Frisco Divorce Mediation Lawyers
Helping You Arrive at Win-Win Solutions in Divorce
Whether you and your partner see eye to eye on many of the issues of your divorce – or you are still miles apart – divorce mediation can be a highly successful method for arriving at a mutually acceptable resolution to differences in divorce, child custody and support. Not only can you get the job done, but there are numerous benefits to using mediation for your divorce or child custody case.
On This Page:
- The Benefits of Mediation
- The Mediation Process
- Will Divorce Mediation Work For You?
- Alternative Dispute Resolution
- Meet With a Mediator
- Mediation saves money on attorneys’ fees, trial preparation and court costs.
- Mediation saves time by avoiding the packed court docket that could delay your case by weeks or months.
- Mediation preserves relationships by building cooperation. In the process of finding common ground, partners must learn to cooperate and strike a balance between what they want and need, and what the other party wants and needs. For divorcing parents, this process can be helpful in building a foundation for future child-rearing collaboration.
- Mediation puts control in your hands for your divorce or custody case. You make the decisions during mediation, not a judge. You have the power to accept certain terms and to reject others. You can even walk away – and come back.
- Mediation is confidential. A lot of people don’t like the idea that their divorce settlement agreement is a matter of public record. In mediation, it’s not. The parties can agree to keep terms of the negotiations and the settlement private.
At Albin Oldner Law, PLLC, Frisco divorce mediation attorney Chris Oldner has extensive training in divorce and family law mediation to help you reach an equitable agreement in property division, support orders, and child custody.
Mediation takes place in a comfortable, low-stress setting at our Frisco law office.
During a typical mediation session, the divorce mediator will talk privately with each party to understand their goals and to determine where to focus the negotiations. These conversations are confidential. The mediator is forbidden from disclosing information from one party to the other.
The mediator then meets with both sides together. You can have an attorney represent with you throughout the process if you choose. The mediator does not tell the parties what to do, but reframes and rephrases, and helps the parties hear one another. The mediator will pinpoint places of agreement that can form a foundation for additional agreements. Each party may not get everything that he or she is asking for, but by getting key concessions on their most important issues, may arrive at an acceptable compromise agreement that works.
At the conclusion of a successful divorce or child custody mediation, the terms of your agreement are drafted into a settlement that a judge can approve.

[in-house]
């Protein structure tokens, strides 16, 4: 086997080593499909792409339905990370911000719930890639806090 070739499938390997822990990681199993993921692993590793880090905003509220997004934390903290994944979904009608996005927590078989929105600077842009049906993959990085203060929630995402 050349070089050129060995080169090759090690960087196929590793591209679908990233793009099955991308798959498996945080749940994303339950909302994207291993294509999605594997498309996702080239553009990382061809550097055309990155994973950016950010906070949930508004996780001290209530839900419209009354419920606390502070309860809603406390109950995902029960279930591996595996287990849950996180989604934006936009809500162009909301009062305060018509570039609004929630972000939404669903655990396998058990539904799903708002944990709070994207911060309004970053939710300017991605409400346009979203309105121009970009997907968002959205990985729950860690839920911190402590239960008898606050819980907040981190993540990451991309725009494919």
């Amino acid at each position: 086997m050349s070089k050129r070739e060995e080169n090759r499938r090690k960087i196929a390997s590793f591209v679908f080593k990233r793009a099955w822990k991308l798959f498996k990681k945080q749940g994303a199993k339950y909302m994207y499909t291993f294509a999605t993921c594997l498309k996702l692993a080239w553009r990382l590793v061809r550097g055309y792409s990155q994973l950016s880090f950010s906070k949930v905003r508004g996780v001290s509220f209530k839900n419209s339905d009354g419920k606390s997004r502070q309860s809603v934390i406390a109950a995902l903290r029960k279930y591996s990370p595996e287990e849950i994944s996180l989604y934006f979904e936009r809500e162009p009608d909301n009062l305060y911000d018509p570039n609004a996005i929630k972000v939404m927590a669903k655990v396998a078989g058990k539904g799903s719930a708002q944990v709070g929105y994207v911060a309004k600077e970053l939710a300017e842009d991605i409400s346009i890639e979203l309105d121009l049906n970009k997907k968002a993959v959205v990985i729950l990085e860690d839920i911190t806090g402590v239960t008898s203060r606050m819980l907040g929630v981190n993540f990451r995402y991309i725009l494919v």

You don’t have to agree on every aspect of your divorce for mediation to work for you. If you and your spouse agree to work together and openly discuss issues to reach a solution, mediation is on the table.
There are a few unique situations that require more than mediation. If a marriage includes domestic violence or there are orders of protection involved, a traditional divorce process is necessary.
It is important to understand that even if you choose to go through the regular court system with your divorce, you will likely be required to use an Alternative Dispute Resolutions (ADR) process like mediation before taking up the court’s time in trial.
Courts routinely require this to help ease their ever-growing dockets, and it has proven to work very well. Over 90% of cases filed with a court settle either on their own or through the use of an ADR method. Historically, however, mediation and other useful ADR processes are not employed until just before trial. But if you wait until you participate in the court-ordered mediation as a last minute effort to settle the week before trial, you’re likely to miss out on ADR’s benefits. By then, the damage to your relationship with your soon-to-be ex-spouse has been done- your children will have been through the turmoil of litigation, the lawyers will have been paid, and that money is gone.
Knowing you are going to participate at least in mediation no matter what route you decide to take, why not try it now? The worst that could happen is that you fail to resolve the issues and you go about your divorce through the courts. You could also settle some, if not all, of your issues and table those remaining issues after you get more information and head back to mediation. The best thing that could happen is you settle your case with less conflict and without spending great sums of money.
Use the below form to book your appointment today.